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Testing the New Travel Tech

Technology is changing the way we travel. Smartphones and travel-related applications are making it easier to track flights, book reservations and navigate unfamiliar territory. But gadgets are prone to glitches, and there's always a risk that technology will fail. CNET Senior Editor and "Early Show" contributor Natali Del Conte and CBS News Travel Editor Peter Greenberg discussed the pros and cons of travel technology on The Early Show.

The Electronic Boarding Pass

How often do you find yourself standing at the ticket counter digging through your briefcase or pants pockets looking for your boarding pass?

Now major airlines such as Continental, American Airlines and Delta are using a paperless boarding passes where customers receive an electronic version of the paper boarding pass barcode in an e-mail.

Greenberg said, "A number of airlines are allowing you to actually swipe your phone at the gate, and that becomes your boarding pass."

But Greenberg warned that there are a few pitfalls to avoid when relying on your cell phone.

"We all know technology can and does go wrong, so you need to have a backup plan," said Greenberg. "Gather the necessary phone numbers, and store them in your cell phone so they're all in one place. But anything you're going to need while you're traveling -- airline numbers, hotel phone numbers, car rental numbers, etc. -- have them all available."

Greenberg also cautioned against forgetting travel agents. If your flight is canceled or there's a delay, your phone may not be able to provide you with the information you need.

"I'm one of those guys who believes that technology should never take precedent over common sense. The technology doesn't think creatively; it thinks linearly," said Greenberg. "Any time my only choice is a kiosk, I panic. I really like talking to a two-word concept we've forgotten -- it's called a human being."

Travel Applications for Smart Phones

Del Conte mentioned that airlines are offering new purchasing services for smartphone users.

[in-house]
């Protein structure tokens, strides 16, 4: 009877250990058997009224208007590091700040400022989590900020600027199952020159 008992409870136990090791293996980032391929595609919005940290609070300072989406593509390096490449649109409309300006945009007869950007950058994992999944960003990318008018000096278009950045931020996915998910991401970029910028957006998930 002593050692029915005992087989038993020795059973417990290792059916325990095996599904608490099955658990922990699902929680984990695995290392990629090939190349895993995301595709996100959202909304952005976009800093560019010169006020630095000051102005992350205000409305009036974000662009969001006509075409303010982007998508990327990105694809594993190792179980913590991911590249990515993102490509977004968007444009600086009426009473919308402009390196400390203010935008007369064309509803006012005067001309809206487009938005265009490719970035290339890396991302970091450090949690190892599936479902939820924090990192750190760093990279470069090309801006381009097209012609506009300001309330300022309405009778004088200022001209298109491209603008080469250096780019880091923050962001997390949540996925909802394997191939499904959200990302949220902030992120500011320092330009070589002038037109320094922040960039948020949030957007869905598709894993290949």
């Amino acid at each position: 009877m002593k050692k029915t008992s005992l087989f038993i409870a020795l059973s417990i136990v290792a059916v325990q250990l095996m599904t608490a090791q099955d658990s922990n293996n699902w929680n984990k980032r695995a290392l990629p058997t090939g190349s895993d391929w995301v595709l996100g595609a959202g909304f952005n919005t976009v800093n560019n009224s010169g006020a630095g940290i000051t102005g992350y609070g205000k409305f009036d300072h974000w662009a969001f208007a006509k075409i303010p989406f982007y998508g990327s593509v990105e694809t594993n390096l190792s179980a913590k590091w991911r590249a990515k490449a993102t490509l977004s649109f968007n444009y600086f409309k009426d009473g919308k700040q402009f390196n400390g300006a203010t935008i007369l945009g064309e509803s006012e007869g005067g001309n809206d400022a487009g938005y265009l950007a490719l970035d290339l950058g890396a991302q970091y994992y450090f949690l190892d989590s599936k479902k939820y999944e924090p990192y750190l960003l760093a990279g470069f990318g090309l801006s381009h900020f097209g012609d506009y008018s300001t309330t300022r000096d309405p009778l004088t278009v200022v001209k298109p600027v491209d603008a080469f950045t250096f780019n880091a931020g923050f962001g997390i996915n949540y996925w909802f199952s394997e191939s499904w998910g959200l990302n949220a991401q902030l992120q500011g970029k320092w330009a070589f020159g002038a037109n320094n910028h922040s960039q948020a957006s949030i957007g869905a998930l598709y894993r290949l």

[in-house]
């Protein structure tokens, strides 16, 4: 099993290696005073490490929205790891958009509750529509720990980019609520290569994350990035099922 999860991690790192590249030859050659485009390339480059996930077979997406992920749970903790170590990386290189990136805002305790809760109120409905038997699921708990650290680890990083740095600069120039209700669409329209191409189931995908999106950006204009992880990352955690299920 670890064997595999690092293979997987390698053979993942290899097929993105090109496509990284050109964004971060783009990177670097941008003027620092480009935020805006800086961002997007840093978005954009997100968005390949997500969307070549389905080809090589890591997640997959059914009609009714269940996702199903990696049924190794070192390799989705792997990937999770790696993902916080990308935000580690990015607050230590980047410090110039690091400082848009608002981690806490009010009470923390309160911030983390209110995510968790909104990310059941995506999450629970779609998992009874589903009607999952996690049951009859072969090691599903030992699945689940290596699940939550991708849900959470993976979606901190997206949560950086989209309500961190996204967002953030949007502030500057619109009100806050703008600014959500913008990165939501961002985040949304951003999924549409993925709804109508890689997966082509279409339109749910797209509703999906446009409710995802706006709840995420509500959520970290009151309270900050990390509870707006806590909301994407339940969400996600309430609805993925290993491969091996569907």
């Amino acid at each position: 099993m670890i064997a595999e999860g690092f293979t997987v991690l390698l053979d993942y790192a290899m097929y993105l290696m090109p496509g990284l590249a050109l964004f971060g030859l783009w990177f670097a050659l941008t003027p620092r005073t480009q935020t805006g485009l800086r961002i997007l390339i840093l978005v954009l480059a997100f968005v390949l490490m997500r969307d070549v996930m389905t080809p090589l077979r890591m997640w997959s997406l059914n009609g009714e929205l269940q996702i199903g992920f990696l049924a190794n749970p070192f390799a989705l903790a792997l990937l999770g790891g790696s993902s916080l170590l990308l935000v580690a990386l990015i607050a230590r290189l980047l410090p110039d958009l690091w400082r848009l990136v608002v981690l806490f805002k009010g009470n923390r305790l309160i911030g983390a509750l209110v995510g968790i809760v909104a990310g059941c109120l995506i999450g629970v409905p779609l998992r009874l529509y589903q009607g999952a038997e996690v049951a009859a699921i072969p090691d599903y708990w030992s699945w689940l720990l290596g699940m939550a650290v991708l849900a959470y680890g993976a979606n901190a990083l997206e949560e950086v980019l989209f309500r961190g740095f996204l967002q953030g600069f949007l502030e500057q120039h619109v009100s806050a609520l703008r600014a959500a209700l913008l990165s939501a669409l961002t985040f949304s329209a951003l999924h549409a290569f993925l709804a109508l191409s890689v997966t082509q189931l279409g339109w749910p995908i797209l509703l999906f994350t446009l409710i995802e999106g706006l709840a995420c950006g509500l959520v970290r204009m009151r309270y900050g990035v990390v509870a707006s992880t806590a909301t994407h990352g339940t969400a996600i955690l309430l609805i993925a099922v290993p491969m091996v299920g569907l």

"Southwest was the first airline to introduce an iPhone app," said Del Conte. "It sends alerts to your phone with deep discounts on fares, which is another way to entice customers to do business using their phones."

Del Conte said it's not just airlines that are catering to smartphone users. Hotel chains and car rental companies are also using new phone applications.

"Hilton has a new iPhone application where you can check in to your hotel on your phone. You can choose a pillow -- say if you need a hypoallergic pillow or bedding," said Del Conte. "You can also order room service. And when you're ready to check out, you just do it on the phone and take off."

Del Conte mentioned that car rental agencies now allow you to make reservations by punching the information into your phone.

These applications are really catching on. Both airlines and hotel chains are reporting an uptick in the amount of reservations being made with smart phones. But Greenberg said that your phone can only do so much.

"As good as that is, it basically gets rid of human contact," said Greenberg. "And the problem is what's the word 'hospitality' without human contact? It's nice to have the technology, but when it all goes wrong, you better have someone to talk to."

Itinerary and Travel Applications for Smart Phones

There are even phone applications for organizing itineraries and travel guide services.

Del Conte recommended the TripIt phone application.

"You create your own account and simply send all your confirmation e-mails for flights, hotels, car rentals, etc. to one e-mail address, and the app organizes them all into one master itinerary, which you can easily access and share with friends and family," said Del Conte.

Once you've arrived at your destination, the FourSquare application can help you orient yourself.

"Say you're in an unfamiliar city, and you're looking for cool places to eat and hang out, FourSquare will use your phone's GPS technology and get that info for you," said Del Conte. "It also acts as a social networking tool, with the ability to locate friends in the area."

Other Traveling Technology

Del Conte also brought along two new devices that travelers are sure to appreciate.

She said the new Panasonic Lumix camera is great for travel albums. Its 12-megapixel wide-angle lens and 12x zoom translates into great quality pictures. The Panasonic Lumix also comes with a built-in GPS system, which means it can geo-tag all the photos you take.

"When you activate the GPS device, you can have the camera retrieve the information for your current location, so you're no longer going through your photos wondering where each one was taken," said Del Conte. "It'll tag the location for your photos as well as display country, state, city, and landmark information."

Del Conte also recommended the new smartphone by Nokia, which has a mapping feature called Ovi Maps. Ovi Maps has download and stored maps from over 180 countries, so you don't have to have a connection to a cell network to access directions.

"[Ovi Maps] are turn-by-turn, voice activated, and load faster because of the refresh rate," said Del Conte. "And they have optimized walking directions, if you want to cut through buildings or public parks."

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